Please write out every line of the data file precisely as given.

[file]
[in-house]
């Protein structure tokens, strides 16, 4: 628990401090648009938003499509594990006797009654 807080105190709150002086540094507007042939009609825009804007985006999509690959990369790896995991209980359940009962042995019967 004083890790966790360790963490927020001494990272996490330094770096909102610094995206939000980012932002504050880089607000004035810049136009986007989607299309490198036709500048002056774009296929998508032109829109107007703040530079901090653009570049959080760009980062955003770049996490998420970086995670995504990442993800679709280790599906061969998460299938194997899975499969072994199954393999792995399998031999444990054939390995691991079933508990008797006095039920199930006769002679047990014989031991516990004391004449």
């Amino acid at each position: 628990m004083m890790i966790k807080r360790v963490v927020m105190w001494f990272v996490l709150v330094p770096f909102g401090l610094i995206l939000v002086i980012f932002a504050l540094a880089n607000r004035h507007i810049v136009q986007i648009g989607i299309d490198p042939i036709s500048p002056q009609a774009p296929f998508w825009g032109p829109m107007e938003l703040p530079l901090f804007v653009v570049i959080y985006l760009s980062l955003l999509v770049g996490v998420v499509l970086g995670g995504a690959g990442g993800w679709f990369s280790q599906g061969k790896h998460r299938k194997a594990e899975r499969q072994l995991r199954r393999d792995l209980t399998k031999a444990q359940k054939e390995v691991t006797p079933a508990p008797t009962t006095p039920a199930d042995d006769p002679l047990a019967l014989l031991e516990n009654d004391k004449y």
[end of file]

[in-house]
């Protein structure tokens, strides 16, 4: 628990401090648009938003499509594990006797009654 807080105190709150002086540094507007042939009609825009804007985006999509690959990369790896995991209980359940009962042995019967 004083890790966790360790963490927020001494990272996490330094770096909102610094995206939000980012932002504050880089607000004035810049136009986007989607299309490198036709500048002056774009296929998508032109829109107007703040530079901090653009570049959080760009980062955003770049996490998420970086995670995504990442993800679709280790599906061969998460299938194997899975499969072994199954393999792995399998031999444990054939390995691991079933508990008797006095039920199930006769002679047990014989031991516990004391004449």
């Amino acid at each position: 628990m004083m890790i966790k807080r360790v963490v927020m105190w001494f990272v996490l709150v330094p770096f909102g401090l610094i995206l939000v002086i980012f932002a504050l540094a880089n607000r004035h507007i810049v136009q986007i648009g989607i299309d490198p042939i036709s500048p002056q009609a774009p296929f998508w825009g032109p829109m107007e938003l703040p530079l901090f804007v653009v570049i959080y985006l760009s980062l955003l999509v770049g996490v998420v499509l970086g995670g995504a690959g990442g993800w679709f990369s280790q599906g061969k790896h998460r299938k194997a594990e899975r499969q072994l995991r199954r393999d792995l209980t399998k031999a444990q359940k054939e390995v691991t006797p079933a508990p008797t009962t006095p039920a199930d042995d006769p002679l047990a019967l014989l031991e516990n009654d004391k004449y």